My sister’s number plate was stolen the other day. I think the rise of the congestion charge and gatso infestation has led to a rash of these thefts. If this insane plan goes ahead there will be many more such thefts. Criminals don’t give a toss a bout the law. That’s why they’re criminals, and that’s why this is a piece of authoritarian population control disguised as a crime control measure.

    Only the innocent have anything to fear.

  • John K

    As an aside, and I may be clutching at straws here, I wonder where Brother Brown stands on all this fascist state bullshit?

    The man may not be a libertarian (!), but I’m not sure if he shares Phonio Antonio’s messianic zeal to spy on every detail of national life. I believe he was no supporter of the ID card plan. It may be that he’s wary of these plans simply on account of the huge costs involved, which is something that does not bother Bliar in the slightest. But just as I feel that Brown would not have bent over to accept Frere Jacque’s tough love quite so willingly as the Dear Leader, equally, he might not be so willing to spunk away so many billions on ID cards and ANPR scams. Especially as the money to pay for them will now be building the Warsaw tube network.

    As I said, I may be clutching at straws, but il Duce won’t be around for ever.

    And on that cheery note, a happy Winterval to all Samizdatists.

  • What makes you think that they need Parliamentary authorisation? Parliament votes the Crown a money bill each year. Anything not hypothecated in the bill, the Crown is free to spend as it likes. It’s like when your parents gave you pocket money, except that your pocket money would never quite stretch as far as taking away the privacy of everyone in the UK.

  • Smash the f*****g cameras! Seriously, smash them. It’s a lot quicker to break one than to replace it.

  • Yeah…smashing the cameras. Thing is, the govt would almost certainly love an excuse to introduce “really stringent anti-tampering” measures in response. Like having the cameras spray CS gas when they become obscured. That would conveniently set a precedent, and be fine and proportionate, because cameras won’t be anywhere near innocent people, because no-one walks alongside motorways. See?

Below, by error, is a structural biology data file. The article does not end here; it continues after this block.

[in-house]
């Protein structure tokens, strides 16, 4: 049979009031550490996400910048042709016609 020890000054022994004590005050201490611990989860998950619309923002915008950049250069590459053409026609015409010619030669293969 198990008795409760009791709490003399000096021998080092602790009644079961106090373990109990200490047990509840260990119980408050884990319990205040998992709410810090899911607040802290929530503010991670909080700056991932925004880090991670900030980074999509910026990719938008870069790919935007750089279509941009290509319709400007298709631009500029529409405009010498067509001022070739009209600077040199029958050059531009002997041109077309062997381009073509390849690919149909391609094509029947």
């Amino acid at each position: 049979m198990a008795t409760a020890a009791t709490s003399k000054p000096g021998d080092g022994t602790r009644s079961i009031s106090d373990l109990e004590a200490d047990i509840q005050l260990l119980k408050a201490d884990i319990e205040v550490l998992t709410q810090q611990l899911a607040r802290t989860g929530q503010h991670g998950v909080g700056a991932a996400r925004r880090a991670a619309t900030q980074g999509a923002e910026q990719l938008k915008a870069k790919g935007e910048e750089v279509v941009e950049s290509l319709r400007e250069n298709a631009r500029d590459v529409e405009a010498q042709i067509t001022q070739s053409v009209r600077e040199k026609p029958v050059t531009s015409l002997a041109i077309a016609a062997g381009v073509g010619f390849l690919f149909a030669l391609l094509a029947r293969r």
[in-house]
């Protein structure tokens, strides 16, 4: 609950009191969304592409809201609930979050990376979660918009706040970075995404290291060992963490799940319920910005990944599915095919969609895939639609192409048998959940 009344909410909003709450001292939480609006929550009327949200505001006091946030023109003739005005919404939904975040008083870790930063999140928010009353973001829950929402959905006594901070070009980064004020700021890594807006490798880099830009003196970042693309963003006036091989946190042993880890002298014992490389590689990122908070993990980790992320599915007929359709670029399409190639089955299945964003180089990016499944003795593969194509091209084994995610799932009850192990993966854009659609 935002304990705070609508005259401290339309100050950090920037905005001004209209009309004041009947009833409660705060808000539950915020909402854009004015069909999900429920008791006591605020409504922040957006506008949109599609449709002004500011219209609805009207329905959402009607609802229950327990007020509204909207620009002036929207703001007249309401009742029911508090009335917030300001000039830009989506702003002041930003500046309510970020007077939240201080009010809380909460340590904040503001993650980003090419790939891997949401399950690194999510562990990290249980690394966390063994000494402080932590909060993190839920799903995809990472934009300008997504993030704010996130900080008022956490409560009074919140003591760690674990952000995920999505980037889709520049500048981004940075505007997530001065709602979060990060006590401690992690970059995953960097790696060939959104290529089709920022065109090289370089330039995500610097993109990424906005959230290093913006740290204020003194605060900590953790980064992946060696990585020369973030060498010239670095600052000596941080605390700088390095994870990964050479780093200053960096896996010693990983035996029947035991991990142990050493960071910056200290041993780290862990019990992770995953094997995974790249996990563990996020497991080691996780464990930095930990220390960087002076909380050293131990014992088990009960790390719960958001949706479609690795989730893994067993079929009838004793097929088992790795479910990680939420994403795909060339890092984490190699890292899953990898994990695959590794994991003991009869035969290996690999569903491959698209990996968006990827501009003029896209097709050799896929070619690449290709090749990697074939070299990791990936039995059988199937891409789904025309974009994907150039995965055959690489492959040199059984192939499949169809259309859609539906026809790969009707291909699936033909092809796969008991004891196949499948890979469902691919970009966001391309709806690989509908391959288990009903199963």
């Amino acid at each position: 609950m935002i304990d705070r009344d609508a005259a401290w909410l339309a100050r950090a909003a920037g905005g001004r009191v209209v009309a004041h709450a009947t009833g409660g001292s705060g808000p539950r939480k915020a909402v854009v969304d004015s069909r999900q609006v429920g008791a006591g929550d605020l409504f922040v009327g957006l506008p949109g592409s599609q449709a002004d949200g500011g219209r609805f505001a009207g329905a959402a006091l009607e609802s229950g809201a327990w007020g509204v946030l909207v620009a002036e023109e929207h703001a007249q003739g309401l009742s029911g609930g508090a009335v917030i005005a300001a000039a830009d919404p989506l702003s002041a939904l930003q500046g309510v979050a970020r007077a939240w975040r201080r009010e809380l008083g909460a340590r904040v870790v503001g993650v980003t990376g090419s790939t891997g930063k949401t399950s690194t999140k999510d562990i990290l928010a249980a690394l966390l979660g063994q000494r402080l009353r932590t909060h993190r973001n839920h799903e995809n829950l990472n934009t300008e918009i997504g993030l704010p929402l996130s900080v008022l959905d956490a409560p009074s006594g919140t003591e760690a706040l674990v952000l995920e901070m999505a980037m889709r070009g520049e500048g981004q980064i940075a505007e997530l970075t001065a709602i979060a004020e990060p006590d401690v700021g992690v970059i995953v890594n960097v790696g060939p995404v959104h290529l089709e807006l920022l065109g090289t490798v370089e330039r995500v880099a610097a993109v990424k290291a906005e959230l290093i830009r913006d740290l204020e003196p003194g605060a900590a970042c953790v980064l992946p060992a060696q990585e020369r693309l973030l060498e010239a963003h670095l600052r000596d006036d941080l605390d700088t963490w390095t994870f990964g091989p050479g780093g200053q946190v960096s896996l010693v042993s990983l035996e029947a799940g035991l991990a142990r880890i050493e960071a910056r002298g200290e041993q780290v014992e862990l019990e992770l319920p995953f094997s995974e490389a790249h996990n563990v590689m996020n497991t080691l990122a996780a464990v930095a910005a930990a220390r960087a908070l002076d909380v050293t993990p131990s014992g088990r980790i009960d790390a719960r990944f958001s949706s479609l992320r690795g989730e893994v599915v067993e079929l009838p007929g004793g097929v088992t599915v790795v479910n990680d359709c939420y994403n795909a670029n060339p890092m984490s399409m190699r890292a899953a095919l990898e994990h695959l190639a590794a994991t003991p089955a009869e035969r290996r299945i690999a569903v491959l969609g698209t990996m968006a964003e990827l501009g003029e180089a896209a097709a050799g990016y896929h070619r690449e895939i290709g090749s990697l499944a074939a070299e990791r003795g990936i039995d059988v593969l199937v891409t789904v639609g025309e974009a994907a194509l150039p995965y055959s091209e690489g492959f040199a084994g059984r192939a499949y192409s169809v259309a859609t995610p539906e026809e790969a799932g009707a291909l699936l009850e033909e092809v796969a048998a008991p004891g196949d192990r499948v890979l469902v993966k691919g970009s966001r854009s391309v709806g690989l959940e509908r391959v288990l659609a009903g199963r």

Mass protests in general, and probably the formation of some sort of political party might work a bit better.

  • Verity

    Marcin Tustin – There will be no mass protests. The British will complain that one more intrusion into the lives of the citizenry has arrived, and innit awful. Blimey, mate – it’ll be cameras in the bedroom next – “It wont me, love. It was the bleedin’ govament – don’t tell the missus, nudge nudge, wink wink! Har har har har har!”

    Others will write to the papers and say they’re absolutely furious and they’d certainly never put up with this kind of thing in France. The hen house will flutter for a while, then everything will settle back down to normal. And one gigantic liberty will have been quietly snipped off British life.

    The British are lazy. And they have been immunised with leftist toxin for almost a hundred years – partly via Lord Reith and the loathesome BBC, partly through the elevation of people like Bertrand Russell to some grand pantheon of suppliers of received wisdom, partly … well, you name it.